Advertisement

Not Popular, but Necessary

October 21, 1987

Plenty of people dislike the prospect of year-round schools throughout the Los Angeles Unified School District. Parents in the San Fernando Valley don't want the lives of their children interrupted because schools are crowded in other parts of the district. Parents in more crowded communities don't want only their children on the non-traditional calendar. The competing complaints are all legitimate. Nevertheless, going to year-round schools throughout the district is the best solution to the terrible overcrowding in some parts of Los Angeles.

Unfortunately, Warren Furutani, a neophyte member of the Los Angeles Board of Education, has undone the courageous but fragile decision to place all schools on the unpopular calendar.

Furutani had initially agreed with the decision to change the calendar as of July, 1989. That decision, made a week ago, would have allowed enough time to plan a smooth transition. He then decided that the public hadn't had enough say, despite hundreds of responses and letters, and forced the revote that put off the decision until March. The delay will halt planning, but it won't slow enrollment.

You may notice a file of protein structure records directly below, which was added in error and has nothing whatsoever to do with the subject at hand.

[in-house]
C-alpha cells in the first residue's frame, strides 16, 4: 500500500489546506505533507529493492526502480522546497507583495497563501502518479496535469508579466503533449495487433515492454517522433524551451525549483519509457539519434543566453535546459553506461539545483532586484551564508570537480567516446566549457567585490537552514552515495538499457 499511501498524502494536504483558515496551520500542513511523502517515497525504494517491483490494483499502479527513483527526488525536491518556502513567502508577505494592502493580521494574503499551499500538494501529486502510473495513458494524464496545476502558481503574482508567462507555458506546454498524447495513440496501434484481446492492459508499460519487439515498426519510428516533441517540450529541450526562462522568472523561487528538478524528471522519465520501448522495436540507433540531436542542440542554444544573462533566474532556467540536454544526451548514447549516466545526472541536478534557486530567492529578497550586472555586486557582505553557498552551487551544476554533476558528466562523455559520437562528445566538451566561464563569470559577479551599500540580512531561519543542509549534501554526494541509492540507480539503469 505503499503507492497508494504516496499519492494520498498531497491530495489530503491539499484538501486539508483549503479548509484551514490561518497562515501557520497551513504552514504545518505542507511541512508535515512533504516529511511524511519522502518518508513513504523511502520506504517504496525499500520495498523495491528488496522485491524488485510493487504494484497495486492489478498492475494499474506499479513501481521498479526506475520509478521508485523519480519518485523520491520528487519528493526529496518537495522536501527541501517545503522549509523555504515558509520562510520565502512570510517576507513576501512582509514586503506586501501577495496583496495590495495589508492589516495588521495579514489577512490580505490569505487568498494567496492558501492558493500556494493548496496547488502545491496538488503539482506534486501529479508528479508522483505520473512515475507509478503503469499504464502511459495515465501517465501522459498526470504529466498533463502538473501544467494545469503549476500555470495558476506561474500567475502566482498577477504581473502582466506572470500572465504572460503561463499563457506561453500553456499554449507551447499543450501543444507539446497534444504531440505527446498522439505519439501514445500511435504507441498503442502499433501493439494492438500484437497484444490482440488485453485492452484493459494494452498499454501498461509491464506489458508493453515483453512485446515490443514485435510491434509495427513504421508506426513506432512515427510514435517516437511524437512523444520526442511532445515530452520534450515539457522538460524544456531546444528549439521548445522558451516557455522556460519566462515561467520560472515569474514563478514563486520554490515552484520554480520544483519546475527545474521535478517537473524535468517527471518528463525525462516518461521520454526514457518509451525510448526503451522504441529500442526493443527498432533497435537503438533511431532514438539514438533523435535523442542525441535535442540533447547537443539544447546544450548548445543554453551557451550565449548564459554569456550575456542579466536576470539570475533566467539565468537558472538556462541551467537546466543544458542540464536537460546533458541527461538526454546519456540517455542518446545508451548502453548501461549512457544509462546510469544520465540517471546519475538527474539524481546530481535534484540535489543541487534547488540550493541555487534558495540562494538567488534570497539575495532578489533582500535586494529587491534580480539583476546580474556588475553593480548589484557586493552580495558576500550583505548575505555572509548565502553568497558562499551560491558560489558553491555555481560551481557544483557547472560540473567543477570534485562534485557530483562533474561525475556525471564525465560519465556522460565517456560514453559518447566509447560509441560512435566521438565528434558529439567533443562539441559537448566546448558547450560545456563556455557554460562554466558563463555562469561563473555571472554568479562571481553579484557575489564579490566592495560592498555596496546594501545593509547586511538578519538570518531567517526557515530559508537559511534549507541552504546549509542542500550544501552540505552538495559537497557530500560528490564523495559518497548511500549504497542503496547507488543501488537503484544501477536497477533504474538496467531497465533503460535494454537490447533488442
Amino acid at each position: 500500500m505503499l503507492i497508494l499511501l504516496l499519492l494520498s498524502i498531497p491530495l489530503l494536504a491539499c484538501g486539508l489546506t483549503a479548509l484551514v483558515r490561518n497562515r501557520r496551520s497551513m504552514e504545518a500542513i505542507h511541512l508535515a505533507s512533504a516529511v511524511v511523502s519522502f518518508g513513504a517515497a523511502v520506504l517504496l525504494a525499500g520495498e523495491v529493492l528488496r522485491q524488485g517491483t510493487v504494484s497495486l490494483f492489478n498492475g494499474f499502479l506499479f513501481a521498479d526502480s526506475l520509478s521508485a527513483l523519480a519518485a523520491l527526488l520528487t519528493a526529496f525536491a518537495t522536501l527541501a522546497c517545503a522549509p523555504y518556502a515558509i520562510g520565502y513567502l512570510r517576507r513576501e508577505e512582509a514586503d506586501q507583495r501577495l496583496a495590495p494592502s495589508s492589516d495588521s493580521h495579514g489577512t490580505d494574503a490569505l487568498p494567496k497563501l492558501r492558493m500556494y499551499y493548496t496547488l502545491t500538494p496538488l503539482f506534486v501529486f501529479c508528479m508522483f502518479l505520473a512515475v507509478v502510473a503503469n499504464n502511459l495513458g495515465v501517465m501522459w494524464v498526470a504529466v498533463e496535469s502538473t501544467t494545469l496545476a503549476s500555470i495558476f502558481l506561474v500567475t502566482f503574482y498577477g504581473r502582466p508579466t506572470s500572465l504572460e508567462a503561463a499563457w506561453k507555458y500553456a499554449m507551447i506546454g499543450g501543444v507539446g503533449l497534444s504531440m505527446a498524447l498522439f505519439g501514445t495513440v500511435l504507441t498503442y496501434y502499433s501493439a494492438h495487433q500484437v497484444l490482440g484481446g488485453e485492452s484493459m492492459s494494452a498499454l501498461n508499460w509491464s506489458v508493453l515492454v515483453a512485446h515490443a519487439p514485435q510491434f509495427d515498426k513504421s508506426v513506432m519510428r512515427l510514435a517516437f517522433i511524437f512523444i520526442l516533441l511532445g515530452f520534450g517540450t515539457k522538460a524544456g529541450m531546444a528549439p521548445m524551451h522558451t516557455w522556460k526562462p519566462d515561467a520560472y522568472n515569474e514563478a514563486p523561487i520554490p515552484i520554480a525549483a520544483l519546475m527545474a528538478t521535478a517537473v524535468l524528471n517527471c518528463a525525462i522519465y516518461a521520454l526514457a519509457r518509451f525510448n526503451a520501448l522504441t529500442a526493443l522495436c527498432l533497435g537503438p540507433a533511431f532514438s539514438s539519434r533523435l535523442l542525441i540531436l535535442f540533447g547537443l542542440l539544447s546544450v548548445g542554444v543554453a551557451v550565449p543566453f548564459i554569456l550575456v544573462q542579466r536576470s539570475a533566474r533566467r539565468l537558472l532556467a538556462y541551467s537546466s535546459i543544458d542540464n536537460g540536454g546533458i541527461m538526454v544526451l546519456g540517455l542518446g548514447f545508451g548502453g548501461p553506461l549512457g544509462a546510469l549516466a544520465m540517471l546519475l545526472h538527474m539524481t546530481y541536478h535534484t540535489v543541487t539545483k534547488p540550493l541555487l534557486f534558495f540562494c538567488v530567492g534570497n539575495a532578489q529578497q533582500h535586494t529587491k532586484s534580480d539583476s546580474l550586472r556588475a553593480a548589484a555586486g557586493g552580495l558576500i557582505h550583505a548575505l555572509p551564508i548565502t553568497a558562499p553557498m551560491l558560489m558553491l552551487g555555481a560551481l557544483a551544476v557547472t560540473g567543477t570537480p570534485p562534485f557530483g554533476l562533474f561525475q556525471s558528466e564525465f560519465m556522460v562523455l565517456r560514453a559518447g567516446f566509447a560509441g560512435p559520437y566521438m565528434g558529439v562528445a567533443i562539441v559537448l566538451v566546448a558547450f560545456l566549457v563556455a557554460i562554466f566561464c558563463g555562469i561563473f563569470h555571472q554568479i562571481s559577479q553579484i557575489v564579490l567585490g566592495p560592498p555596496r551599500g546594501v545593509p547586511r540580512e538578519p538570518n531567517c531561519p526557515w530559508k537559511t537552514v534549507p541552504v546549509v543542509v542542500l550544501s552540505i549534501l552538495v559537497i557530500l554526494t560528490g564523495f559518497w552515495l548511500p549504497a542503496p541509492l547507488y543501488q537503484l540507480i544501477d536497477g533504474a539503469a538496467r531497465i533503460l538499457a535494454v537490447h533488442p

Nearly 600,000 students attend the schools in the Los Angeles Unified District. Almost 130,000 children attend year-round schools in crowded areas on the Eastside, in South Gate, Hollywood and the Mid-Wilshire district. Another 30,000 youngsters are bused to an uncrowded school. But more room is needed.

If all schools--even the uncrowded campuses--switch to the new year-round calendar, the district can respond more quickly to overcrowding by shifting campuses to a tracked schedule without major disruption. The tracked schedule would allow students to share desks; some study while others are on brief and staggered vacations. The district can also encourage day-care providers, after-school programs and other services in order to adjust to the new schedule. And all children would get equal treatment, no matter where they live.

New schools would be the best solution, but the district does not have the money.

Year-round schools are not popular with many people, but the Los Angeles Board of Education really has no choice.

Advertisement
Los Angeles Times Articles
|
|
|